Today I tried to rest at least until five o'clock, but a kind of vision came to my mind ... something dislocated ..., and so I spent a long time debating whether it was reality or delirium. Something murky, related to the reality we are living, from the unconscious, like a murmur, reminded me of what I have been painting in recent years: ... towers that collapse, birds burning in the skies. I don't know what they mean, but I felt they were maybe warnings.

His eyes filled with tears, as I recapped these lines, and he said "now I remember, yes, now I realize what I saw. Matilde [his then deceased wife] told me, they were things of the future."

Later, I thought, it seems that Don Ernesto had the capacity for premonition, which perhaps allows him not only to see warnings but also hopes, and that is why his trembling voice that morning 20 years ago as he gave his opening remarks resounds today in my mind and projects hope.

Many men and women who, anonymously, sustain the human condition amid the greatest precariousness we are living today are now united in their service to others, in their absolute desire for a more human world, they have begun to generate change, devoting, and risking their lives, by surrendering to deep feelings for others, in love and solidarity. And the Earth is becoming pregnant with their commitment.

Yes, today we are at what seems to be a critical juncture for humanity. Vanity, greed, selfishness, tribalism, polarization, and inequity seem to be flourishing, while at the same time human connectivity, intermingling, scientific knowledge, technology, and information on our history and evolution have reached heights never attained before in the history of humanity. This dual growth, plus a vast population and the globalization of human contact, is bringing us and life on our planet to a turning point in our evolution.

The large mass of humanity is caught up in vain and greedy pursuits. The present spectacle of humanity, the growth of populist nationalist movements taking hold in so many countries, the fracture of the international system like the United Nations to address global crises like pandemics or climate change, the economic inequalities, the rise of racism amid increased migrations, etc., is bound to make us very pessimistic about the future of our humanity.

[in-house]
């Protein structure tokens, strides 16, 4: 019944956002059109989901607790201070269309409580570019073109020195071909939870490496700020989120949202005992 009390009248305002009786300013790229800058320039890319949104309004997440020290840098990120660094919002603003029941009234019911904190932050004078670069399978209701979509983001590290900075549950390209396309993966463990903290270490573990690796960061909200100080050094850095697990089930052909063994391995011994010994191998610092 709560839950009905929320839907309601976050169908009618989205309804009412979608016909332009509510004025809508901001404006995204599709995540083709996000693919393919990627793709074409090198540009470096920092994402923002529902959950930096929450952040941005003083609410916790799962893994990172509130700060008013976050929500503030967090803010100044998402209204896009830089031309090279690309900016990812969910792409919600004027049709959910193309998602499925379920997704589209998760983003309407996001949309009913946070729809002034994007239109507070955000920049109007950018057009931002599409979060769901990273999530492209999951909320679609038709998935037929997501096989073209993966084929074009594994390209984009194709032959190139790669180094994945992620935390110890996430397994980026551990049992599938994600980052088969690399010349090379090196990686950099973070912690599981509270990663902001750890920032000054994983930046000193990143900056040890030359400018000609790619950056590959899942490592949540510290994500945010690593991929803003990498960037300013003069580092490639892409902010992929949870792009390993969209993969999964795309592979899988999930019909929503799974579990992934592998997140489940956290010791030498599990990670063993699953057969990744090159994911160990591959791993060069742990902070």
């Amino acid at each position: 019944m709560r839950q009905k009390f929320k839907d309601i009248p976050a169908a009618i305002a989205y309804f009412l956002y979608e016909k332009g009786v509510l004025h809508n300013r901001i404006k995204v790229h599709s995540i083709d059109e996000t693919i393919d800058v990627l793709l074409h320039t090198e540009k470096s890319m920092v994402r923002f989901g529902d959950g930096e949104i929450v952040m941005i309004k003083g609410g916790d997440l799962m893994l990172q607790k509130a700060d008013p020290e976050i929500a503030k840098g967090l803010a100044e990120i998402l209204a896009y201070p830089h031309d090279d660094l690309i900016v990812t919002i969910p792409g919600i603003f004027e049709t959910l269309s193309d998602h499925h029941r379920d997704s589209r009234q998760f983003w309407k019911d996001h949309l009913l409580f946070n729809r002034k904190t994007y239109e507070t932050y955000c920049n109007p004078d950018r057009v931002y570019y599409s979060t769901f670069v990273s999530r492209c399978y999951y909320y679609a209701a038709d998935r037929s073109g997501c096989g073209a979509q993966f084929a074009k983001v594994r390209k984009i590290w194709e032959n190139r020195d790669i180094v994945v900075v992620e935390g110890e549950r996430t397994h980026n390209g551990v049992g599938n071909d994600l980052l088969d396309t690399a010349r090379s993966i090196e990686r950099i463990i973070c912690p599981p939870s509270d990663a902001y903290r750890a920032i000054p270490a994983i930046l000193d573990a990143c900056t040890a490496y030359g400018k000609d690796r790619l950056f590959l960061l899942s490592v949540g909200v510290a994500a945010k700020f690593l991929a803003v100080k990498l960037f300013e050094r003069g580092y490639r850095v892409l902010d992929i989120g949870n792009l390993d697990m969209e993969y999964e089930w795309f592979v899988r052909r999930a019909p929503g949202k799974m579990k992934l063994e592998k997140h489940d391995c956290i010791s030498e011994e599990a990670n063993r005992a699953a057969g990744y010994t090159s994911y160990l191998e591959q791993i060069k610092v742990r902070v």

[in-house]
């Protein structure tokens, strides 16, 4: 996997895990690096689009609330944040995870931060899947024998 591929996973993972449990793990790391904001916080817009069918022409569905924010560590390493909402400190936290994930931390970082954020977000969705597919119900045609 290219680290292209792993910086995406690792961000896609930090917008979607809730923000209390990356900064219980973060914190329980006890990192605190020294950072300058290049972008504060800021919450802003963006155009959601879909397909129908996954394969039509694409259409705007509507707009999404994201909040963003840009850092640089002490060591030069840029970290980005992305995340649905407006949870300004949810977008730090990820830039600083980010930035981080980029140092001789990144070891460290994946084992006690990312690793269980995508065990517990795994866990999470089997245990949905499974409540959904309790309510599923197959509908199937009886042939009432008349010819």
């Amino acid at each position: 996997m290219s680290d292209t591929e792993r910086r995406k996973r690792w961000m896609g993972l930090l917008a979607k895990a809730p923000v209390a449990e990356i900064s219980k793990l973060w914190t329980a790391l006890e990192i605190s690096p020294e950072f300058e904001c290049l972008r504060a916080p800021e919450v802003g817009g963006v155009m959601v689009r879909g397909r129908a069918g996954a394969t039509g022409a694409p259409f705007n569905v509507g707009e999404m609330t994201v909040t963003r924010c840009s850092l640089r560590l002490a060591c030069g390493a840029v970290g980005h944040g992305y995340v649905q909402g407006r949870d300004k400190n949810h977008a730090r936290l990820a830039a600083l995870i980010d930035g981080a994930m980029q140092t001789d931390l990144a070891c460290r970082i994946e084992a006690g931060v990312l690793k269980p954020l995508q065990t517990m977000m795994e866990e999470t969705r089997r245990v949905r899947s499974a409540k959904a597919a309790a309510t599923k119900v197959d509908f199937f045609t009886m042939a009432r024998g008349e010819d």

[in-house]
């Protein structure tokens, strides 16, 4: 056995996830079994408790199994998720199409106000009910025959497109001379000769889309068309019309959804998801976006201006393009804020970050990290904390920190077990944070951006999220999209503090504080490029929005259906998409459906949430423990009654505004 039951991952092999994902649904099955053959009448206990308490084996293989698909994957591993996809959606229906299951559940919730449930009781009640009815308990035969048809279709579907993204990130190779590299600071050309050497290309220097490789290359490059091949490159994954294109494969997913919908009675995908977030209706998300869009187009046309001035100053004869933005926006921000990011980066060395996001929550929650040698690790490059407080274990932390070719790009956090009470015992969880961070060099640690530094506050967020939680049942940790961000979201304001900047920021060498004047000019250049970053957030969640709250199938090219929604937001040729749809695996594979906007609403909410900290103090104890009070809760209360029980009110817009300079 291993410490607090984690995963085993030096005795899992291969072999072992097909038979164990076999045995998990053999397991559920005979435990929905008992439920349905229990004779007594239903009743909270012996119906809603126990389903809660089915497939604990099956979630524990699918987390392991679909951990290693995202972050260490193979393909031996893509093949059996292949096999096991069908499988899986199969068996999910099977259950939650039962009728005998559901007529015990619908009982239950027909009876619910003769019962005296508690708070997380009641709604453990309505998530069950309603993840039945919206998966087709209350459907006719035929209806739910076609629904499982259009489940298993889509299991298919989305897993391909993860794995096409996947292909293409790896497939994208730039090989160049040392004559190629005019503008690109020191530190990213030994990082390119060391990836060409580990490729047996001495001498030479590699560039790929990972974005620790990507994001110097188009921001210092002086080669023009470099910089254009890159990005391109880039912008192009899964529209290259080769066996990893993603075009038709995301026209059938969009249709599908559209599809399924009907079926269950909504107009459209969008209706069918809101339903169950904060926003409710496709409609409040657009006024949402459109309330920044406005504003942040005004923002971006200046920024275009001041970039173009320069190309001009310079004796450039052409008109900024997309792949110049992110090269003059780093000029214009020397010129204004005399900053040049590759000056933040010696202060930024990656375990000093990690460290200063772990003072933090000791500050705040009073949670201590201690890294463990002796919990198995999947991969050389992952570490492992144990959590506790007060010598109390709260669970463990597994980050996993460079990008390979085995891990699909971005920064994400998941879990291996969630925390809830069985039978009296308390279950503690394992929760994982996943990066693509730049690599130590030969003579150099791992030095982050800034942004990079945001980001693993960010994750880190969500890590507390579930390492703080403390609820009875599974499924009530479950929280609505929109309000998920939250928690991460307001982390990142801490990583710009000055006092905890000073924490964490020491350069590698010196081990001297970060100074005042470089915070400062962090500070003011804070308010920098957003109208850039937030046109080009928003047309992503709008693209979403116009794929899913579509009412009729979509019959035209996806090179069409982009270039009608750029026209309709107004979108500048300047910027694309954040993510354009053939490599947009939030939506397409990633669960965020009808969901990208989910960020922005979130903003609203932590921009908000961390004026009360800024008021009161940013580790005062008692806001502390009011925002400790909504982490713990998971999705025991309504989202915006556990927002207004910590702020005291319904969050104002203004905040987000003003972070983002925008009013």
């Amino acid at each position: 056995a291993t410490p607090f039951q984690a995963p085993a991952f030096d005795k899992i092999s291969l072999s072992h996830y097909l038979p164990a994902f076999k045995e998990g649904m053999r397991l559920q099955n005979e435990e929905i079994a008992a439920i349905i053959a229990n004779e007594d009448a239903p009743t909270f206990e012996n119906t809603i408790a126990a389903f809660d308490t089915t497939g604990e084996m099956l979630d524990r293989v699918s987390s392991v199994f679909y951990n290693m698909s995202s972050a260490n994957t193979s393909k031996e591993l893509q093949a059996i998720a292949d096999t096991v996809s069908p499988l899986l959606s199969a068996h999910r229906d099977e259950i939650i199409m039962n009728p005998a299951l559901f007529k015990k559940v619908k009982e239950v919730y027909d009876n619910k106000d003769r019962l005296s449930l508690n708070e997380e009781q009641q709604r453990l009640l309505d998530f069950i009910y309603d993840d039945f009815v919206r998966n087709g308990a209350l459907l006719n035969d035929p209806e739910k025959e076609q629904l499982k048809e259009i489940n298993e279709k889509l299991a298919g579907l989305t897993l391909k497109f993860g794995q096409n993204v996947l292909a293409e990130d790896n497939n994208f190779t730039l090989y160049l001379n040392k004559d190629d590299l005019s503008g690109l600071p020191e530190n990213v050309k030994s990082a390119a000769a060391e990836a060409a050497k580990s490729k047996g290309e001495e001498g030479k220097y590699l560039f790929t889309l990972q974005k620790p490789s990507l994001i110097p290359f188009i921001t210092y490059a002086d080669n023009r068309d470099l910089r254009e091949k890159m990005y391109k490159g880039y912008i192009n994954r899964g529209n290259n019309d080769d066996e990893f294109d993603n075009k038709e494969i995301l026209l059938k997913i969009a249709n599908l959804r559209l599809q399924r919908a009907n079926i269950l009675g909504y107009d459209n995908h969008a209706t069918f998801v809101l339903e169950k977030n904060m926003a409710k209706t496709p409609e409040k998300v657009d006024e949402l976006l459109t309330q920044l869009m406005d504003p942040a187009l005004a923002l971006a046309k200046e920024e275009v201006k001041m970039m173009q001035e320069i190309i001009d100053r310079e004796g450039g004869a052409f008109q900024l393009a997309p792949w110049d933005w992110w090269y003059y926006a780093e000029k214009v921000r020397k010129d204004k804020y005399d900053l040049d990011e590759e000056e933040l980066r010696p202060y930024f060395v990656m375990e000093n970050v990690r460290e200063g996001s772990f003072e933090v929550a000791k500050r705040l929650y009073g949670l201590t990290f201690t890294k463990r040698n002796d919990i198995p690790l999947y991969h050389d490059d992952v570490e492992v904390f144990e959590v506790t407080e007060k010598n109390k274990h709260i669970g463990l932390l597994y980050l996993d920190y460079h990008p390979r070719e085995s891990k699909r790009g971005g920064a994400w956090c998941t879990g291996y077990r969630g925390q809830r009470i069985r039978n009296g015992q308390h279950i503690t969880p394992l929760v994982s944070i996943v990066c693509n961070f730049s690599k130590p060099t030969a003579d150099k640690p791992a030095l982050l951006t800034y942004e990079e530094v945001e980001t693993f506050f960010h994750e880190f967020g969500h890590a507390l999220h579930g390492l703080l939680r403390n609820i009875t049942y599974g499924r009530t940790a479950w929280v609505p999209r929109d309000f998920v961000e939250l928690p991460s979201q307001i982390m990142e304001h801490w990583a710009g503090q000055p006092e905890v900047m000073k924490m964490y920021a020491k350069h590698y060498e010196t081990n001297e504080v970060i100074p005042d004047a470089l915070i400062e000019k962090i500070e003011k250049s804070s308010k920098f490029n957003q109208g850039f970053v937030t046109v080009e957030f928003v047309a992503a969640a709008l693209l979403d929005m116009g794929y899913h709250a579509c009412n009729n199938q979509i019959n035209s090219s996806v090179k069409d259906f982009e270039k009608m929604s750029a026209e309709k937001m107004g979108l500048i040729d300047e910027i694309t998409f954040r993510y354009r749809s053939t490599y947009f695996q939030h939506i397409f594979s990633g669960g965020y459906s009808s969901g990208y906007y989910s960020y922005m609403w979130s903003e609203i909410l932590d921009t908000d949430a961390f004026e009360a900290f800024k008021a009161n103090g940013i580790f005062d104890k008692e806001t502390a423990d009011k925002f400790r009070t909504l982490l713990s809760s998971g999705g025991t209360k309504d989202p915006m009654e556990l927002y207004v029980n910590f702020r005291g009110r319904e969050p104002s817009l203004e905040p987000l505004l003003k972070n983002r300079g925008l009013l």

Meher Baba said:

The real possibilities of a New Humanity are hidden to those who look only at the surface of the world-situation, but they exist and only need the spark of spiritual understanding to come into full play and effect.”

Maybe, as imaginal cells do in the tissues of the caterpillar, the many men and women, that do not show up in the headline news and who are impregnating the world with love and solidarity, are the driving unifying forces that are being silently released, to help us metamorphose into a new humanity.

After all, in the grand scheme of the evolution of the universe, how many moments of apparent conflagration, collapse, and extinction have instead become opportunities for growth and for the evolution of form and consciousness. In the relatively short history of humanity, and despite all our confusion, our conflicting egos, and clashes, we have seen some collective progress in our civilization, while at the same time exquisite flowers have bloomed and continue to do so, like Francis of Assisi, Hafiz, Rumi, Lao Tzu, and so many other mystics, poets, musicians, scientists, and also extraordinary unknown people, that contribute with their lives of service, of love, of talent, to create beauty, to spread compassion, and to reflect joy. They make this life, originating in stardust and spirit (following whatever myths and celestial mechanics you want to believe), into a better future for all. They contribute to the appreciation of the beauty of life and the oneness of being.

Maybe, the spreading of this vision of oneness, in a new emerging dispensation of spirituality, will again save us from ourselves. In these times, the only way out of the threats that loom over us is through collaboration, compassion, and a unitary perception of life. A perception that is born out of empathy and love for the other, not out of duty, but out of a clear perception that we are all in the same boat.

Or as Desmond Tutu once said:

One of these days we are going to realize that we are all family.

Then, as Sabato concluded in 2002:

The planet will be our terroir.